On a raining Sunday afternoon, over a glass of wine and roast dinner, I was crazy enough to agree to try out a new workout whilst being electrocuted! I’d heard about Electric Muscle Stimulation (EMS) before, knowing many physiotherapists use it for rehab purposes. But it wasn’t until very recently that I discovered you could use it whilst working out, to ultimately improve your efficiency. So last Tuesday I made my way to the Exerceo Training studio by Goodge Street for a 20 minute workout.
The sessions take place in a small, but perfectly equipped training room. Sessions are one-on-one, or in pairs if you’d prefer to go with a friend. The first positive is that you don’t need to take any workout gear with you. So I turned up in office clothing and was supplied with a cotton suit to change into. I was wearing trainers and opted to keep these on for the workout, but this is entirely your choice. Once changed, I got into the electrode suit, and was sprayed down with cold water. Following a short explanation of the equipment from my instructor, Alvaro, as each session is tailored according to your goals and fitness levels, we had a quick chat through my personal goals. I’m currently training for the Paris Marathon in April, so I wanted to focus on my strength, but a little toning never goes amiss.
I’m up for trying anything new, but once in my suit ready to start the session, I’m not going to lie, I was a little bit nervous. I’ve been electrocuted during previous obstacle races and it wasn’t a pleasant experience…‘what am I doing here’ was all I could think!
Alvaro explained we were going to start with a very short warm up – jogging on the spot and jumping jacks – during this time he would switch on the machine so I began to feel the electric pulses. Warm up done and I’m thinking, I can do this, I don’t even need to stop for a water break. We pushed on with the first short 7 minute routine consisting mainly of squats. Oh my, my glutes were on fire! It is really hard to describe what the sensation is like, a little bit of internal vibrating and an external tingling kind of feeling. Not painful, but also not pleasant. The short routine consisted of a period when the machine was turned on, followed by rest periods, e.g. I would feel the pulses for 7 seconds and then I would 3 seconds rest, whilst all the time performing the exercises. We talked throughout about how my body was feeling, with Alvaro continuously controlling each muscle group and adjusting the intensity. I would let him know if the intensity felt too strong in a particular area of my body, or if I could ‘handle’ more. Each muscle group has a separate control so I could say, ok, increase it in my quads, but no more for the abs. The experience took a little while to get used to, but you are exercising for such a short period of time, somehow this makes it bearable.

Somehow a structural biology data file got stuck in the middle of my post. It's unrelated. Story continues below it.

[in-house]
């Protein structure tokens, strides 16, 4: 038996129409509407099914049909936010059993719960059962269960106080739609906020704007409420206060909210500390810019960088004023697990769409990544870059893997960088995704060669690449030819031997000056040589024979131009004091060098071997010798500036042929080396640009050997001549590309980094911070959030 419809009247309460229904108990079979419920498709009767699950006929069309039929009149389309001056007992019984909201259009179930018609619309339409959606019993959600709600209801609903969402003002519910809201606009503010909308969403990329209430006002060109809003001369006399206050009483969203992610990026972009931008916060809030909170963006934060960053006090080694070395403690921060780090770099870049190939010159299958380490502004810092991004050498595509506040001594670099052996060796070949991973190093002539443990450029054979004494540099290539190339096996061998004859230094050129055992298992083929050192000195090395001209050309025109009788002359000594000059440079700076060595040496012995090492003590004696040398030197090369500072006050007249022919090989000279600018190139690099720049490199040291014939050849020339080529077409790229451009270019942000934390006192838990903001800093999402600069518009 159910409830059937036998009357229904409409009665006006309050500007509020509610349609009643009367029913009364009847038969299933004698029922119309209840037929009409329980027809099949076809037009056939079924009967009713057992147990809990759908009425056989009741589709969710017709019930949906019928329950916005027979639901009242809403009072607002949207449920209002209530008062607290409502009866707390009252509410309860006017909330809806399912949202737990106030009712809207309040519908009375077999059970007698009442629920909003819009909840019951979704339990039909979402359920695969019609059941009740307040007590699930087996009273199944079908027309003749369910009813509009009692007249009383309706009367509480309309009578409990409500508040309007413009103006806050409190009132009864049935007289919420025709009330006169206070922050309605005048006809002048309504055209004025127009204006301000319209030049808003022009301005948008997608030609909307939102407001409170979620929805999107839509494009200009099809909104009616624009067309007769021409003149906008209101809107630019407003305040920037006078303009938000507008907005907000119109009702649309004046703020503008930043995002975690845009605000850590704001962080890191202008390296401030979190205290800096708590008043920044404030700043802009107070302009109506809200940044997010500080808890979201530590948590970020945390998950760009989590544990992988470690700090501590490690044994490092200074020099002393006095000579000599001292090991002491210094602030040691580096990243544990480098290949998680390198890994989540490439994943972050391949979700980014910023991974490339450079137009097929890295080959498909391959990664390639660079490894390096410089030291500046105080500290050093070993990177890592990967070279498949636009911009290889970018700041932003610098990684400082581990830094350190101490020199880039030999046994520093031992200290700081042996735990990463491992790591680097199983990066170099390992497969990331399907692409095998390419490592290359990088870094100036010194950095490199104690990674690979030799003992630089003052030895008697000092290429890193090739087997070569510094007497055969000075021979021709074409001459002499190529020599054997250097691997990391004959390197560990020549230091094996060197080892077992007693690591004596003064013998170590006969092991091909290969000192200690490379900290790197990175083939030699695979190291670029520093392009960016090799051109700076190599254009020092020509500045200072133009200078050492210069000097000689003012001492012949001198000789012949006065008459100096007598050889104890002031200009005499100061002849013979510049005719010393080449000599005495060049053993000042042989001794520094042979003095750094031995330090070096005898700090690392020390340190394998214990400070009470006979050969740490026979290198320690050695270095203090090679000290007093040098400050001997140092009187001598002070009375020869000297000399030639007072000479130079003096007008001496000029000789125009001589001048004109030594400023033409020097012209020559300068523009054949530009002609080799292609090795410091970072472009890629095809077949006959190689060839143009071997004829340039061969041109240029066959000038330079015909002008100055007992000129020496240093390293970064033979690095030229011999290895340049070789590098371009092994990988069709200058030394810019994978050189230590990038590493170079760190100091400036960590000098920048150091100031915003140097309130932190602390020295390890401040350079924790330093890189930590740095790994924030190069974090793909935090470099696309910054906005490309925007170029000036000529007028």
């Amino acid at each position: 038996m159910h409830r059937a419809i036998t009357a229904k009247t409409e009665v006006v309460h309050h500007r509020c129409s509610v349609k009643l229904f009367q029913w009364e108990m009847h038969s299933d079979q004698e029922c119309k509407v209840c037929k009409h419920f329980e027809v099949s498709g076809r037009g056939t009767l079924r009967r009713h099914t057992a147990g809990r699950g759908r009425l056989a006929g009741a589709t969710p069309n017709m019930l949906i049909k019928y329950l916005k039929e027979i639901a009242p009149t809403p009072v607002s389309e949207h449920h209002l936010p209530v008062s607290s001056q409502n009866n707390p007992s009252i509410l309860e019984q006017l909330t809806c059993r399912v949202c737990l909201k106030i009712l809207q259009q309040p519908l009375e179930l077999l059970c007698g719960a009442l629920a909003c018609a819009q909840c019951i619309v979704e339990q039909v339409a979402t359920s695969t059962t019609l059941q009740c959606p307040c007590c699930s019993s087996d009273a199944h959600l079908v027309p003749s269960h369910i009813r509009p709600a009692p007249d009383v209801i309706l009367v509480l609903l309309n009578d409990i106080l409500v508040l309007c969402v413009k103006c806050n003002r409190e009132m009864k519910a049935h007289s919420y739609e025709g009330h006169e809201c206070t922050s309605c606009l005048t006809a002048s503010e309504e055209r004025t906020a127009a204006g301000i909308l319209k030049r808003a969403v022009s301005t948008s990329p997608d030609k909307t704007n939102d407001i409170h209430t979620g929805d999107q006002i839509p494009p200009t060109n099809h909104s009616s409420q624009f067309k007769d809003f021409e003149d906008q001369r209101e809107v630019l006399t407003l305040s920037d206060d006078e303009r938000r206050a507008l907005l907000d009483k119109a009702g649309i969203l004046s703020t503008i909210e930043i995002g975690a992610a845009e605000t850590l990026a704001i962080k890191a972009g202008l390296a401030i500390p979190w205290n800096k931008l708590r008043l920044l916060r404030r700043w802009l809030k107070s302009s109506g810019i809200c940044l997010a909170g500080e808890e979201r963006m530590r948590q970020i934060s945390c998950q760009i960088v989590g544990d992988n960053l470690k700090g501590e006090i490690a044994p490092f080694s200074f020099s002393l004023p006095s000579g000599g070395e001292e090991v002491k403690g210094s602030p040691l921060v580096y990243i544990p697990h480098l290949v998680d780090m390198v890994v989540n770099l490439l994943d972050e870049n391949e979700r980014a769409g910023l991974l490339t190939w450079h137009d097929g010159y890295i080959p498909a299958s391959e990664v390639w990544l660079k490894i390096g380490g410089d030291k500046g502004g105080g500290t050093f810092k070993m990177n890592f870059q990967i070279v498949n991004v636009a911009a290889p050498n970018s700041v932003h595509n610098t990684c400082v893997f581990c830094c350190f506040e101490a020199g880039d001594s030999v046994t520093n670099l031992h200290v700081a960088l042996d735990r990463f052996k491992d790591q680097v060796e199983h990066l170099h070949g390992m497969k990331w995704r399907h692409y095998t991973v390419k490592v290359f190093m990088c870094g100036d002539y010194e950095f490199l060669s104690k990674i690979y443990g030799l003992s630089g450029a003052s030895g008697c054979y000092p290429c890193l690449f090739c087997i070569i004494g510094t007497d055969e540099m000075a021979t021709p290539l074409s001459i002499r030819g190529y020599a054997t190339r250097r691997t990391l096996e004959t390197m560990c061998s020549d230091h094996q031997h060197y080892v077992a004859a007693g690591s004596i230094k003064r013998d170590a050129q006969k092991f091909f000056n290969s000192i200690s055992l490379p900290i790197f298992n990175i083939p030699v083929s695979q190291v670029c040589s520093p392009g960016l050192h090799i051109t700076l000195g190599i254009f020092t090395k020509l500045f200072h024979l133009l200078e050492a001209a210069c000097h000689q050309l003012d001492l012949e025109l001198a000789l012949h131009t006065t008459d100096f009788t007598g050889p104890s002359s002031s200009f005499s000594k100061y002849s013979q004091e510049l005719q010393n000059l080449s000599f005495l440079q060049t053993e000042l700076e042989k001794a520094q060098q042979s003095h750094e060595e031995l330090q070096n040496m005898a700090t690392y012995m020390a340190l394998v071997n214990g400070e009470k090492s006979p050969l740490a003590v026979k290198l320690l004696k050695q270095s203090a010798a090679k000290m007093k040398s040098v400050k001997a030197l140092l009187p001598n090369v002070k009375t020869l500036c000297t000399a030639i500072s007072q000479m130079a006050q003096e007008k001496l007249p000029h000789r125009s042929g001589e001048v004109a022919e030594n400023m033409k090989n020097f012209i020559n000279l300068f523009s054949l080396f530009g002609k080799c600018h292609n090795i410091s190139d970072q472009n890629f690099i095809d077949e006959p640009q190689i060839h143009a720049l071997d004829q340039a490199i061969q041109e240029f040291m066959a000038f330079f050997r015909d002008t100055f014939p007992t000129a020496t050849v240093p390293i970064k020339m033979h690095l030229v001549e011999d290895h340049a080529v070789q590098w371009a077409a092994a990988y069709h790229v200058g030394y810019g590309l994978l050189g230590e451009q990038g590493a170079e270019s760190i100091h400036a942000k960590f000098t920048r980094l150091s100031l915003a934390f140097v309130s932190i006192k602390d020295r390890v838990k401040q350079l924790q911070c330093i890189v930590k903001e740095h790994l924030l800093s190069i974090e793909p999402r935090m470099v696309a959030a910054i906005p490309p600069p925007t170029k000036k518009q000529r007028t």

We continued on, I performed various exercises, including planks, sit ups and some arm exercises with 1kg weights. I thought I could handle the increased intensity in my arms, until I tried to lift my arms from by my side to above my head. My left arm went up fine, but my right arm had a mind of its own and was waving all over the place, this was really surreal to watch it moving, yet have no control – it was also obvious for Alvaro to see immediately I needed the intensity decreasing.
We finished with strength work and the aim was to keep trying to increase my intensity threshold. I really enjoyed this part of the workout, I’m very competitive so wanted to continuously push myself, increasing the intensity as I neared the end of the session. The session was over before I knew it, and I couldn’t believe what I sweat I had built up in such a short space in time.
The FDA-approved machines use very low voltage electrical current, and must comply with EU directives for medical devices, so there is no danger of the electric current damaging the nervous system. Exerceo reports that their clients usually see visible results within four-six sessions and I can see that clients would.
The following day I didn’t feel too bad, I had been warned about muscle soreness and was encouraged to go on my planned short run the following evening. However, 48 hours after the session is when the delayed onset muscle soreness (DOMS) hit me. I’m going to be honest, sitting on the toilet was a struggle! Given that it takes the body 36-48 hours to recover, it is recommended you only undertake two sessions a week. The saved time and convenience of these sessions is a huge selling point. No workout gear required and it’s a workout you can honestly do within your lunch break, be showered and back at your desk within the hour.